From a reader:
While reading your comments about Julian Sanchez, it occurred to me
that the word to describe what you want for society is not “freezing”,
but rather “hystersis”:
Hysteresis is a property of systems (usually physical systems) that do
not instantly follow the forces applied to them, but react slowly, or
do not return completely to their original state: that is, systems
whose states depend on their immediate history. For instance, if you
push on a piece of putty it will assume a new shape, and when you
remove your hand it will not return to its original shape, or at least
not immediately and not entirely. The term derives from an ancient
Greek word õóôÝñçóéò, meaning ‘deficiency’. The term was coined by Sir
James Alfred Ewing.
Systems in hystersis are not immune to change, indeed change is part
of the definition. Rather, they are resistant to change, reacting
gradually to persistant outside stimuli.
Feel free to use this one… I’m sure at least Derb has heard of it before!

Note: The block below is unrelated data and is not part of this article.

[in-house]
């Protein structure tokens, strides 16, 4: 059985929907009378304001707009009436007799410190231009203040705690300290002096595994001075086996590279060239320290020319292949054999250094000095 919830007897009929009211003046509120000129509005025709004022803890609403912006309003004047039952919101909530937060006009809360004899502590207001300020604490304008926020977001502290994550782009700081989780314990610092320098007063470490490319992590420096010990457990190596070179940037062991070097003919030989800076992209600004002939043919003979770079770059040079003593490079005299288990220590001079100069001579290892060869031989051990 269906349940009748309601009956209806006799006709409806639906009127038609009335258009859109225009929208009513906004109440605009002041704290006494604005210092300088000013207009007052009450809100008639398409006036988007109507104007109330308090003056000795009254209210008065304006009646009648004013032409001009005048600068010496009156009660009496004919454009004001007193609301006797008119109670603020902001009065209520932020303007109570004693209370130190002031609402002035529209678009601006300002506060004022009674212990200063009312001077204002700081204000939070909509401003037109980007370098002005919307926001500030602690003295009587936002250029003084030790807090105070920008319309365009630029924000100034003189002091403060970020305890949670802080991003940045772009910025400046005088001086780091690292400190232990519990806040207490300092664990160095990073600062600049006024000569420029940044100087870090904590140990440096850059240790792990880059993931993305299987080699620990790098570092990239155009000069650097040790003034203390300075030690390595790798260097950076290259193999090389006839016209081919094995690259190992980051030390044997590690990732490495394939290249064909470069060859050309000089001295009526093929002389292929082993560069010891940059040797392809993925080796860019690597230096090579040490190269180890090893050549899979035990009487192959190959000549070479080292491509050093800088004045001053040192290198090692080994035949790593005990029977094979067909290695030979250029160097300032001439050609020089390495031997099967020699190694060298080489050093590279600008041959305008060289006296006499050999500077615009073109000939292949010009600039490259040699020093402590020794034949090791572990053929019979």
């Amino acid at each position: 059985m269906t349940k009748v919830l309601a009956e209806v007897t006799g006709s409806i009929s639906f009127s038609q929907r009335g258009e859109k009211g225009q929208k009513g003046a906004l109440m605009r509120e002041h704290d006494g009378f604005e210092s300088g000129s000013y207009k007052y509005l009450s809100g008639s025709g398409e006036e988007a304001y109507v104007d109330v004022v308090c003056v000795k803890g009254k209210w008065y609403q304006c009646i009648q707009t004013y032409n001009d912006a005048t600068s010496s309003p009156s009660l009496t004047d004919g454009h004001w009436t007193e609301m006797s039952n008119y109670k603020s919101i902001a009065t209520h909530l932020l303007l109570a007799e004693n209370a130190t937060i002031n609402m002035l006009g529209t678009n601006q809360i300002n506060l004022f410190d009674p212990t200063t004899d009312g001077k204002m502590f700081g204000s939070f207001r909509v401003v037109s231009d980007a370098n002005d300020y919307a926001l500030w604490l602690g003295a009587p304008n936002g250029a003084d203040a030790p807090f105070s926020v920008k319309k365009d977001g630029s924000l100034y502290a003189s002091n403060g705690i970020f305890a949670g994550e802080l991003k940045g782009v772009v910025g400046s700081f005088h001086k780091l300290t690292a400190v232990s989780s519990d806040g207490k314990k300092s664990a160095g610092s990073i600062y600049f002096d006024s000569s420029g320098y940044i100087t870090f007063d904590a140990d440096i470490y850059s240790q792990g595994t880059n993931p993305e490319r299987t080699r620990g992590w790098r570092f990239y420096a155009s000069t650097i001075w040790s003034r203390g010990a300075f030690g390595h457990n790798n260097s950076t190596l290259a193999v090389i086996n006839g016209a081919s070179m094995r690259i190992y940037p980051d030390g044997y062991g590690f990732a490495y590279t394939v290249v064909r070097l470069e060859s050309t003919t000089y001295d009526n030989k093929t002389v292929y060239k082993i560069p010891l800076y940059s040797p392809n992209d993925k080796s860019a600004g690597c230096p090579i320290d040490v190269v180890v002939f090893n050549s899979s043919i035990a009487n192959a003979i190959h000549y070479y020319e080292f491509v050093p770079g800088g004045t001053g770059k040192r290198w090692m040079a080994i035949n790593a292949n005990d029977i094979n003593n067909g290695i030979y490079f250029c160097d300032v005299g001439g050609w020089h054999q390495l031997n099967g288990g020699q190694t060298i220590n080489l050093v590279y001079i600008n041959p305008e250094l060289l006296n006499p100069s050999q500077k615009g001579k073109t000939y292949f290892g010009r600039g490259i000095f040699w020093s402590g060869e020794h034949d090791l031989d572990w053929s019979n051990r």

Update: Just to cover my bases before I get inundated by engineers who had better things to do than read the Corner over the weekend. From a reader:
Your reader, and Wikipedia, have mangled the definition of hysteresis beyond recognition. Imagine two air hockey pucks floating over their table. Now put a rock on one of them, so that it rests on the table. The acceleration of the floating puck is a nearly perfect reflection of the forces that have been applied to it; a slight force on it towards the north accelerates it in that direction. The puck with the rock remains stationary in response to any force less than that needed to slide it, no matter how long the force is applied. That stickiness is the essence of hysteresis, and while it undoubtedly pops up in the social sciences, in this case I think it only leads into an analogy swamp that will leave you covered in leeches if you ever make it out again.
I write this fully aware of how geeky this email must seem to a non-engineer.